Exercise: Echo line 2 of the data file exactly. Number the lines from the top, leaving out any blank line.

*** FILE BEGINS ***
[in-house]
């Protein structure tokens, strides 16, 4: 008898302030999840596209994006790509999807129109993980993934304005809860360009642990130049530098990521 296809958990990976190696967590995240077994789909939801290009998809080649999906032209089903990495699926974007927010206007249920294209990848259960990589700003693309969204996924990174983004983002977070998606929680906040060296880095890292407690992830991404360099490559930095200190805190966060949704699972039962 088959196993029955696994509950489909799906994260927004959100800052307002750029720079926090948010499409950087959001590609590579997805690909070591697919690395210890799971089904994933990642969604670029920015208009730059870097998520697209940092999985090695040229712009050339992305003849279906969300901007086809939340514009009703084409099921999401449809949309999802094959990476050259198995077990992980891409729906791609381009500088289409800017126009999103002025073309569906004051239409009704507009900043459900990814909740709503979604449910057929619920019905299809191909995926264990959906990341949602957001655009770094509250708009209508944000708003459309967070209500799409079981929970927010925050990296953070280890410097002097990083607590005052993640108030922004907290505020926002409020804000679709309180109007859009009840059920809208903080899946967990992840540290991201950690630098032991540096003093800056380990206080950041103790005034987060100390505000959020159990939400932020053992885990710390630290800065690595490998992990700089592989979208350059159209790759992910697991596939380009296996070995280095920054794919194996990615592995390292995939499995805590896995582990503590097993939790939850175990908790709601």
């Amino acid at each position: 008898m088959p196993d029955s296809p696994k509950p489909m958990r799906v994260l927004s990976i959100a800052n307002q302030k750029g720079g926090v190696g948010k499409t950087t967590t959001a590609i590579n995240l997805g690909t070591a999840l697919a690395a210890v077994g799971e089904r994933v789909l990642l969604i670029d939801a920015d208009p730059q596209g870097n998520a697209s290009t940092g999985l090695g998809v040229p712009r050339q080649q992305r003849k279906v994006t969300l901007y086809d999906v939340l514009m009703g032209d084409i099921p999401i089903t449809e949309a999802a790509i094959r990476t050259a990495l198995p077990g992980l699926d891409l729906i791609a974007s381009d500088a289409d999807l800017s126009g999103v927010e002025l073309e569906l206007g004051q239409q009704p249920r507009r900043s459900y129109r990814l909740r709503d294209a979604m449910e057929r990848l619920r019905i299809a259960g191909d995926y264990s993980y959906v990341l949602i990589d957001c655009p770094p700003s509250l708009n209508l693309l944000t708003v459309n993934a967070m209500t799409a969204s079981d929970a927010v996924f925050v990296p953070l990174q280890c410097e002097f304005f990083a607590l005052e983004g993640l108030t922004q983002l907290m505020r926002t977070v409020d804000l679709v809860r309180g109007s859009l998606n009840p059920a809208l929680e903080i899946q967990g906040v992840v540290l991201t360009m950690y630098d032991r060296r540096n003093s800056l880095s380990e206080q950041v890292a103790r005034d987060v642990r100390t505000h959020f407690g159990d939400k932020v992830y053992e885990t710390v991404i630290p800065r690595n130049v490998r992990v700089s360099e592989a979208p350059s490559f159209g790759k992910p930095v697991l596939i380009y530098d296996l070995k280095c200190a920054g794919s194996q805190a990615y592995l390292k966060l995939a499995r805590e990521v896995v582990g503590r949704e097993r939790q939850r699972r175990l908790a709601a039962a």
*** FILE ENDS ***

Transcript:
């Protein structure tokens, strides 16, 4: 008898302030999840596209994006790509999807129109993980993934304005809860360009642990130049530098990521 296809958990990976190696967590995240077994789909939801290009998809080649999906032209089903990495699926974007927010206007249920294209990848259960990589700003693309969204996924990174983004983002977070998606929680906040060296880095890292407690992830991404360099490559930095200190805190966060949704699972039962 088959196993029955696994509950489909799906994260927004959100800052307002750029720079926090948010499409950087959001590609590579997805690909070591697919690395210890799971089904994933990642969604670029920015208009730059870097998520697209940092999985090695040229712009050339992305003849279906969300901007086809939340514009009703084409099921999401449809949309999802094959990476050259198995077990992980891409729906791609381009500088289409800017126009999103002025073309569906004051239409009704507009900043459900990814909740709503979604449910057929619920019905299809191909995926264990959906990341949602957001655009770094509250708009209508944000708003459309967070209500799409079981929970927010925050990296953070280890410097002097990083607590005052993640108030922004907290505020926002409020804000679709309180109007859009009840059920809208903080899946967990992840540290991201950690630098032991540096003093800056380990206080950041103790005034987060100390505000959020159990939400932020053992885990710390630290800065690595490998992990700089592989979208350059159209790759992910697991596939380009296996070995280095920054794919194996990615592995390292995939499995805590896995582990503590097993939790939850175990908790709601």